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US Bans WeChat, TikTok from App Stores, Citing Security Risk

'We have taken significant action to combat China’s malicious collection of American citizens’ personal data...'

(Associated Press) The U.S. Commerce Department said Friday it will ban Chinese-owned TikTok and WeChat from U.S. app stores on Sunday and will saddle the apps with technical restrictions that could seriously limit their functionality in the U.S.

The order, which cited national security and data privacy concerns, follows weeks of dealmaking over the video-sharing service TikTok. President Donald Trump has pressured the app’s Chinese owner to sell TikTok’s U.S. operations to a domestic company. It is not clear how the latest prohibitions will affect a deal recently struck by California tech giant Oracle aimed at satisfying U.S. concerns over TikTok’s data collection and related issues.

TikTok expressed “disappointment” over the move and said it would continue to challenge President Donald Trump’s “unjust executive order.” The Commerce Department is enacting an order announced by President Donald Trump in August. TikTok sued to stop that ban.

Google and Apple, the owners of the major mobile app stores, did not immediately reply to questions. Neither did WeChat owner Tencent. Oracle, which has proposed a deal with TikTok aimed at averting such a ban, also did not reply.

“At the President’s direction, we have taken significant action to combat China’s malicious collection of American citizens’ personal data, while promoting our national values, democratic rules-based norms, and aggressive enforcement of U.S. laws and regulations,” Commerce Secretary Wilbur Ross said in a prepared statement.

The action is the Trump administration’s latest attempt to counter the influence of China, a rising economic superpower. Since taking office in 2017, Trump has waged a trade war with China, blocked mergers involving Chinese companies and stifled the business of Chinese firms like Huawei, a maker of phones and telecom equipment.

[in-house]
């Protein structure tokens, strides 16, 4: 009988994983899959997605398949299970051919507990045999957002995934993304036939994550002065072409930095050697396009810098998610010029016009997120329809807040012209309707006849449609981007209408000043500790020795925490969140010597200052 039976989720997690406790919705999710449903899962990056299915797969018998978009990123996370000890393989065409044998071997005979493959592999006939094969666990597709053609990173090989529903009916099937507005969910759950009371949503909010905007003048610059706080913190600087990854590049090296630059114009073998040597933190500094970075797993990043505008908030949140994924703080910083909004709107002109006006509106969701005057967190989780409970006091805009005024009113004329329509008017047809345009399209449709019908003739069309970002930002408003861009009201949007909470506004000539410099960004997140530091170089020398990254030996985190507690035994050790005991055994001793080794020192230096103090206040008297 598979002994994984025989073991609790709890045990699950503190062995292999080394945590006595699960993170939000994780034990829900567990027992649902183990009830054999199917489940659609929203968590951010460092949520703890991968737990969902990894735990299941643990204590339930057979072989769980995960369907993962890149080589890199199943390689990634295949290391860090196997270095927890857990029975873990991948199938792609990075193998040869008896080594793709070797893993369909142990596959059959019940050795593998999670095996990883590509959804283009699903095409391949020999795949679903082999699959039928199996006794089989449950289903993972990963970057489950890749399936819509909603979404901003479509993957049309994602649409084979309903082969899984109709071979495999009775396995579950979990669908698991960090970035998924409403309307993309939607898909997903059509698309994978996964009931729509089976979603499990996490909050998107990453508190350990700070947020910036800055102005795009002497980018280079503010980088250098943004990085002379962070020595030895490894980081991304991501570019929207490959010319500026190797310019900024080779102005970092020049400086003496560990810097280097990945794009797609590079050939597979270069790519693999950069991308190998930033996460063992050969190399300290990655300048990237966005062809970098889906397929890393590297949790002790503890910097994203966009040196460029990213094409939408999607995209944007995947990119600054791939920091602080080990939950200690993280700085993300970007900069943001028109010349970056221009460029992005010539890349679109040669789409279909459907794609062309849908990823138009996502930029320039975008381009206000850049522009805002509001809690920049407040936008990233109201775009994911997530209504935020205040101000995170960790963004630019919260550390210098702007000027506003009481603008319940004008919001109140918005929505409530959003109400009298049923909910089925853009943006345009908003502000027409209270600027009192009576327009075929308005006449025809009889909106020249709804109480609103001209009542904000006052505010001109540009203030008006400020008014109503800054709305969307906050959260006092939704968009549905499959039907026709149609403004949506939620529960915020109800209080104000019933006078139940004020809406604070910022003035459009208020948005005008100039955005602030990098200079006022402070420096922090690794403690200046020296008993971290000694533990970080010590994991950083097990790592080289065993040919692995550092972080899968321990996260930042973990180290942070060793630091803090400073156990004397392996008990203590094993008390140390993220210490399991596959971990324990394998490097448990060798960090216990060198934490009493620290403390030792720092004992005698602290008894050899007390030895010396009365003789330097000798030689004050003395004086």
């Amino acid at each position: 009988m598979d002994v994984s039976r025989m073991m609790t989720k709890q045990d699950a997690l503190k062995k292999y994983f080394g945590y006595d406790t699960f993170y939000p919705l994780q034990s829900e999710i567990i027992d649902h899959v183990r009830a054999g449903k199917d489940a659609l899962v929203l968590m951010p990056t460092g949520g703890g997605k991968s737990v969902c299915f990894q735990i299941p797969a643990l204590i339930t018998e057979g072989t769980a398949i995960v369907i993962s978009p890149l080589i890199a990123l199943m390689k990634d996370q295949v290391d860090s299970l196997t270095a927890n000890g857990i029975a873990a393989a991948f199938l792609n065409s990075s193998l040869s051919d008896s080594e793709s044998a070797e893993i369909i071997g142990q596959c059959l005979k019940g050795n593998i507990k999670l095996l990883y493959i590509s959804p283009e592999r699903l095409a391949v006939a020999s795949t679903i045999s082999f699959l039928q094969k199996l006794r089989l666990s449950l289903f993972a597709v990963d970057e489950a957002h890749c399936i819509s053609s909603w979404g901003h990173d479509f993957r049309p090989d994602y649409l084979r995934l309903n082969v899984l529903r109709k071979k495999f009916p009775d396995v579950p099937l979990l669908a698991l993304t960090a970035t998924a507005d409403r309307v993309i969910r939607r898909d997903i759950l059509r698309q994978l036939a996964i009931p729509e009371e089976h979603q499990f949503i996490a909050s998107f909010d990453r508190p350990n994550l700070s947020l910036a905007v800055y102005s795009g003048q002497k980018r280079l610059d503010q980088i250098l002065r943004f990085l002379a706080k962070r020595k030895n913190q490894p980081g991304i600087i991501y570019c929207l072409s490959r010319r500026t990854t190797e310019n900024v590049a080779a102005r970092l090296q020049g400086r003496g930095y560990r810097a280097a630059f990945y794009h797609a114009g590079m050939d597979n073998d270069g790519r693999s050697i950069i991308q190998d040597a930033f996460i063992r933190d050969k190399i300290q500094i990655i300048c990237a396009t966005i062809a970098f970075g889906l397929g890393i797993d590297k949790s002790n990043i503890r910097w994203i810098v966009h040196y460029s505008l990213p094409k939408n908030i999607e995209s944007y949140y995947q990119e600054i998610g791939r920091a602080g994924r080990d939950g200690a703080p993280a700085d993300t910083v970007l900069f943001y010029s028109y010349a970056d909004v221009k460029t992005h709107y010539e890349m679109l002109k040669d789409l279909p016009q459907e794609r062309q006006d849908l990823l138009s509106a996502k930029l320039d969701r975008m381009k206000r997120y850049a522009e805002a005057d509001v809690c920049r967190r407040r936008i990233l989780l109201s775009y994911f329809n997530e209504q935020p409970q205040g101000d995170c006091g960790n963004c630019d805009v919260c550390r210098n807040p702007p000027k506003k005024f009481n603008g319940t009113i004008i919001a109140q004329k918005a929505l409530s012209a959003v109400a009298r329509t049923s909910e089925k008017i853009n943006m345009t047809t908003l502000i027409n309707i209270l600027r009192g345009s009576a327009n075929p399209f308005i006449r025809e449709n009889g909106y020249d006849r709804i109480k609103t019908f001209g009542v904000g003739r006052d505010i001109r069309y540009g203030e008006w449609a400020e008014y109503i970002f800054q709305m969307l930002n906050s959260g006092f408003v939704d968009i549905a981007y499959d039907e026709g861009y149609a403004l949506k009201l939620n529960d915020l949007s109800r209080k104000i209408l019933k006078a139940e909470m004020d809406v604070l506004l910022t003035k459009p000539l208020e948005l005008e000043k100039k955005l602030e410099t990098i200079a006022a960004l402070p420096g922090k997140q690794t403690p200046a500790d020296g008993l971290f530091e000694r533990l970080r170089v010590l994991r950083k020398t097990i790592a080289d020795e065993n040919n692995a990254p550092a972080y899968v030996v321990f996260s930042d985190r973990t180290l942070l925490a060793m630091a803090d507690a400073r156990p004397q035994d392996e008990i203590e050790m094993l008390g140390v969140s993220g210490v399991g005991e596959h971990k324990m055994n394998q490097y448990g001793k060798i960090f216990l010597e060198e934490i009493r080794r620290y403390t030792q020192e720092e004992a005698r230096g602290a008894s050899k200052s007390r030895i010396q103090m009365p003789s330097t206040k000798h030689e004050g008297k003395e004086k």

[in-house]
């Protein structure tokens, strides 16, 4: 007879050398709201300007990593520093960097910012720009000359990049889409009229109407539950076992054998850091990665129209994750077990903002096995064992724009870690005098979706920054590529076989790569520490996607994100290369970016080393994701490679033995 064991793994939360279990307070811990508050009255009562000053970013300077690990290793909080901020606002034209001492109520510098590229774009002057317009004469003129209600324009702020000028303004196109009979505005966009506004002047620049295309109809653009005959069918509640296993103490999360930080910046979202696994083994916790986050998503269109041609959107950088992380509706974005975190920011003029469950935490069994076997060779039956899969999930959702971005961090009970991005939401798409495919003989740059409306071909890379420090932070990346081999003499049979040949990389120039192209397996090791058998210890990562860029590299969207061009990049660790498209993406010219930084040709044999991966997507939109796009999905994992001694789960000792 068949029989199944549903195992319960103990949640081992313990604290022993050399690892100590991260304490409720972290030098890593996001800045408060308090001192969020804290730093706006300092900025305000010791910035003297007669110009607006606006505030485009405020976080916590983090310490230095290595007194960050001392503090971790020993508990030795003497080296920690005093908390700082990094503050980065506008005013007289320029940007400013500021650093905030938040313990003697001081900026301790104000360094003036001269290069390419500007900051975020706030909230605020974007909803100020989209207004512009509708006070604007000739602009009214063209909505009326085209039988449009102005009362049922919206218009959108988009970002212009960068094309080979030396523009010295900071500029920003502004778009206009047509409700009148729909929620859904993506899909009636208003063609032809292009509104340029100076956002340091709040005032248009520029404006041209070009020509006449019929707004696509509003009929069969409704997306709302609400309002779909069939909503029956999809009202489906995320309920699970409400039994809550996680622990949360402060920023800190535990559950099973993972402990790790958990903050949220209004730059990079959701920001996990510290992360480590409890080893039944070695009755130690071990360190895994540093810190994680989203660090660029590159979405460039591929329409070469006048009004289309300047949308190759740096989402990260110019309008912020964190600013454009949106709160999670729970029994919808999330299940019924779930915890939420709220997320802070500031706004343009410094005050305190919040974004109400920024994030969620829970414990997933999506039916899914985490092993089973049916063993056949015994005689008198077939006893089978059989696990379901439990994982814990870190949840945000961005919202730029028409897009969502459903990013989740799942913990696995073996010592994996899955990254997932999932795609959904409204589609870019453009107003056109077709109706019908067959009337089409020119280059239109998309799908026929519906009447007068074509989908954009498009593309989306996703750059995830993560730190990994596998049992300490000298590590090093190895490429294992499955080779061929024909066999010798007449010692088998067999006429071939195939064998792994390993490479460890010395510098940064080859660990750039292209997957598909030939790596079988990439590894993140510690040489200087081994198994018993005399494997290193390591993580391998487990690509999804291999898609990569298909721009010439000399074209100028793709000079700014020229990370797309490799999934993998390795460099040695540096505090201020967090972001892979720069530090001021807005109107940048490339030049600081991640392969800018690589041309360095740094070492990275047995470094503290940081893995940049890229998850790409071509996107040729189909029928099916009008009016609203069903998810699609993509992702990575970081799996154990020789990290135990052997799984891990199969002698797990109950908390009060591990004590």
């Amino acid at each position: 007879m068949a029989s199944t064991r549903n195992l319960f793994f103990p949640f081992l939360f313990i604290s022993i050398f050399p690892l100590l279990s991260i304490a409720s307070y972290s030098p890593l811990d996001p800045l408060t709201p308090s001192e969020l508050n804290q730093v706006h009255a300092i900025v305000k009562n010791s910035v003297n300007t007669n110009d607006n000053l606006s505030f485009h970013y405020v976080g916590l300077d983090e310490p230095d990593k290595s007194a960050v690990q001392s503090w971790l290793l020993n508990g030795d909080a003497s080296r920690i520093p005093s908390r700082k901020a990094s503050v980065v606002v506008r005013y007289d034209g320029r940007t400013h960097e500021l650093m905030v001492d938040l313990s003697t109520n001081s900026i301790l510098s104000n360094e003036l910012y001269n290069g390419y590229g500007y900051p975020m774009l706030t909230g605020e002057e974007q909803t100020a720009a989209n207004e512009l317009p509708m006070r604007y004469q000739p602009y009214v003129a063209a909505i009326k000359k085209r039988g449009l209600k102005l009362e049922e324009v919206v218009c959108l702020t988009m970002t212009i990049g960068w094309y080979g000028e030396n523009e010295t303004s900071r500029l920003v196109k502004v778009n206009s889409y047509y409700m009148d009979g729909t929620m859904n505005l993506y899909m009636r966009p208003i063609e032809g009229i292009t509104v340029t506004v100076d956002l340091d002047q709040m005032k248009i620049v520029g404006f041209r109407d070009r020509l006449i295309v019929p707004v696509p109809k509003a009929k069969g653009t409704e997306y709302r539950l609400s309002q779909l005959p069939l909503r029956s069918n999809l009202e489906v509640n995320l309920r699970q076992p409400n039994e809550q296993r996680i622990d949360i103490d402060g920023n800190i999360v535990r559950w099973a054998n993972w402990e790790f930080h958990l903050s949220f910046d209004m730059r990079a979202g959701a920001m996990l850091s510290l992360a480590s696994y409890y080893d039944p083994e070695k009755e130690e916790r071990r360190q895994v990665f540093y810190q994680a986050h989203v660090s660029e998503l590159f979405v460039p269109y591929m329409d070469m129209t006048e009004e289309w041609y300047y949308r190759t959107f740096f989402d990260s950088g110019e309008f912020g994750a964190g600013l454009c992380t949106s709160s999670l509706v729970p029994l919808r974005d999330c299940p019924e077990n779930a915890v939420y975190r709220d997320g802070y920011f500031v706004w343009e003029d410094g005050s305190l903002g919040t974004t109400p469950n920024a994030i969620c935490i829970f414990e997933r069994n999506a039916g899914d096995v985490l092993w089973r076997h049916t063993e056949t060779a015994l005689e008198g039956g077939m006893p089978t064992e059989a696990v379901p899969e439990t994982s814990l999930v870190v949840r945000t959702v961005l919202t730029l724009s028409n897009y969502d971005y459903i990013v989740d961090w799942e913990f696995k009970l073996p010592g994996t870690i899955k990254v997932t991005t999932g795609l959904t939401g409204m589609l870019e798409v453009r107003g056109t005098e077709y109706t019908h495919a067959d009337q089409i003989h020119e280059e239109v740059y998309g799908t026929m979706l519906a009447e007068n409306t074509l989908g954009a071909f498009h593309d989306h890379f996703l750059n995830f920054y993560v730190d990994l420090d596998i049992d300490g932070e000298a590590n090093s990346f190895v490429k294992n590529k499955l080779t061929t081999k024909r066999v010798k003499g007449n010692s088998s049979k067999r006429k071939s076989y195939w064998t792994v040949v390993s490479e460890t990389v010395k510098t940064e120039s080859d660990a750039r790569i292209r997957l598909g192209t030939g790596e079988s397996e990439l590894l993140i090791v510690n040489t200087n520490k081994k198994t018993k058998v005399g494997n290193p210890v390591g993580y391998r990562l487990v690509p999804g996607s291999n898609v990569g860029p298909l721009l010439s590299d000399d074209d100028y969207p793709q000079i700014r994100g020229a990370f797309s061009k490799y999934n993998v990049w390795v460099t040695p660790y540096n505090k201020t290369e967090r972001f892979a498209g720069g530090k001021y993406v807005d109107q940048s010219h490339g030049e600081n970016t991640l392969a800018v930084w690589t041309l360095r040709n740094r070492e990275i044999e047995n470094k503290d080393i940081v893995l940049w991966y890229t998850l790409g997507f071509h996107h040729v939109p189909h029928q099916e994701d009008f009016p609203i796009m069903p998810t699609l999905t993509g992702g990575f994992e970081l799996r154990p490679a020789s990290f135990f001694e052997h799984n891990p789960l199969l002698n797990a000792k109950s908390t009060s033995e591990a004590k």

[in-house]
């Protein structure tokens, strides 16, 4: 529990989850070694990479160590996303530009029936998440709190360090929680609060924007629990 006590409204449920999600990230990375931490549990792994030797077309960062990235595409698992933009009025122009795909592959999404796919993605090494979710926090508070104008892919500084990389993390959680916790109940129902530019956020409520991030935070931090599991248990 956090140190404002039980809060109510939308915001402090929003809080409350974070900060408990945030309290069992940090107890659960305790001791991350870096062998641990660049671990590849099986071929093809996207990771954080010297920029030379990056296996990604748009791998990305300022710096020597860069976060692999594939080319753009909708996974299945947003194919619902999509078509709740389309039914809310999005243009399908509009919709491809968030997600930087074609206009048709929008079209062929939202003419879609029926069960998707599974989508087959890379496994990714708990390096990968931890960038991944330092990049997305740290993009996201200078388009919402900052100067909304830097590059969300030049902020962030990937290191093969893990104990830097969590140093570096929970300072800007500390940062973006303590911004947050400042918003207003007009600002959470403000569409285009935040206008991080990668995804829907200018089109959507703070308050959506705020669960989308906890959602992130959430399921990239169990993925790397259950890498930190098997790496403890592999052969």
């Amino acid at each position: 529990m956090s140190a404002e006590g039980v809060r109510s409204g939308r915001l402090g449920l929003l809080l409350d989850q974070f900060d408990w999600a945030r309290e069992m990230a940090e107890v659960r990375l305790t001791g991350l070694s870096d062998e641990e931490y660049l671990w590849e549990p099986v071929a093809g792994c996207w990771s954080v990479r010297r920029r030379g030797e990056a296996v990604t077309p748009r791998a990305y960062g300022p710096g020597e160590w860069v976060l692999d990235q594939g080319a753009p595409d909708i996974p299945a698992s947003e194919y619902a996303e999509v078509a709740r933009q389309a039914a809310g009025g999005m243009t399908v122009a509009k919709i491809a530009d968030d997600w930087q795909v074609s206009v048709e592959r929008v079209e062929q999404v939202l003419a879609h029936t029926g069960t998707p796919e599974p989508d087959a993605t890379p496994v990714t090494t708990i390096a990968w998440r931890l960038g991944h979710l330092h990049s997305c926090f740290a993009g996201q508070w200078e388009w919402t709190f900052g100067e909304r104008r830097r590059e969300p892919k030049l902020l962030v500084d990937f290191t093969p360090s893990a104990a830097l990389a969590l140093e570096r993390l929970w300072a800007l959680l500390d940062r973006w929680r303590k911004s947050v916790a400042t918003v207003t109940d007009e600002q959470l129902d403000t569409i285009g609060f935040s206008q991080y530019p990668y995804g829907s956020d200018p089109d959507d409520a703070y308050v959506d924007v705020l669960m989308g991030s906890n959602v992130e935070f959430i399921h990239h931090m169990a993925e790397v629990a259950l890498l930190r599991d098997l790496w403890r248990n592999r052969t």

China-backed hackers, meanwhile, have been blamed for data breaches of U.S. federal databases and the credit agency Equifax, and the Chinese government strictly limits what U.S. tech companies can do in China.

The order requires WeChat, which has millions of U.S. users who rely on the app to stay in touch and conduct business with people and companies in China, to end payments through its service as of Sunday and prohibits it from getting technical services from vendors that could seriously impact its functions.

Similar technical limitations for TikTok don’t go into effect until Nov. 12, shortly after the U.S. election. Ross said early Friday on Fox Business Network that access to that app may be possible if certain safeguards are put into place. TikTok says it has 100 million U.S. users and 700 million globally.

Nicholas Weaver, a computer science lecturer at UC Berkeley, said the actions taking effect Sunday are short-sighted and suggest that “the U.S. is not to be trusted and not a friendly place for business.” Users, meanwhile, face a security “nightmare” because they won’t be able to get app updates that fix bugs and security vulnerabilities, he said.

WeChat users have sued to stop the ban, and a federal judge in California appeared sympathetic to WeChat users in a hearing Thursday, but did not issue an injunction against the government. The Justice Department had said in a filing in that case that they would not target WeChat users with criminal or civil penalties for using the app for messaging.

Like most social networks, TikTok, owned by China’s ByteDance, collects user data and moderates users’ posts. It grabs users’ locations and messages and tracks what they watch to figure out how best to target ads to them.

Similar concerns apply to U.S.-based social networks such as Facebook and Twitter, but Chinese ownership adds an extra wrinkle because the Chinese government could demand cooperation from Chinese companies. The administration has provided no specific evidence that TikTok has made U.S. users’ data available to the Chinese government, leading several cybersecurity experts to question whether the administration’s efforts are more political efforts against China than tied to concern about data security.

“If there are direct national security threats, that information should be shared with the U.S. population,” said David Kennedy, CEO of cybersecurity firm TrustedSec, before the Commerce Department’s regulations were announced. “We’re not taking about what needs to happen policy-wise, we’re trying to hack this together to hurt China.”

TikTok says it does not store U.S. user data in China and that it would not give user data to the government, and does not censor videos per dictates from China.

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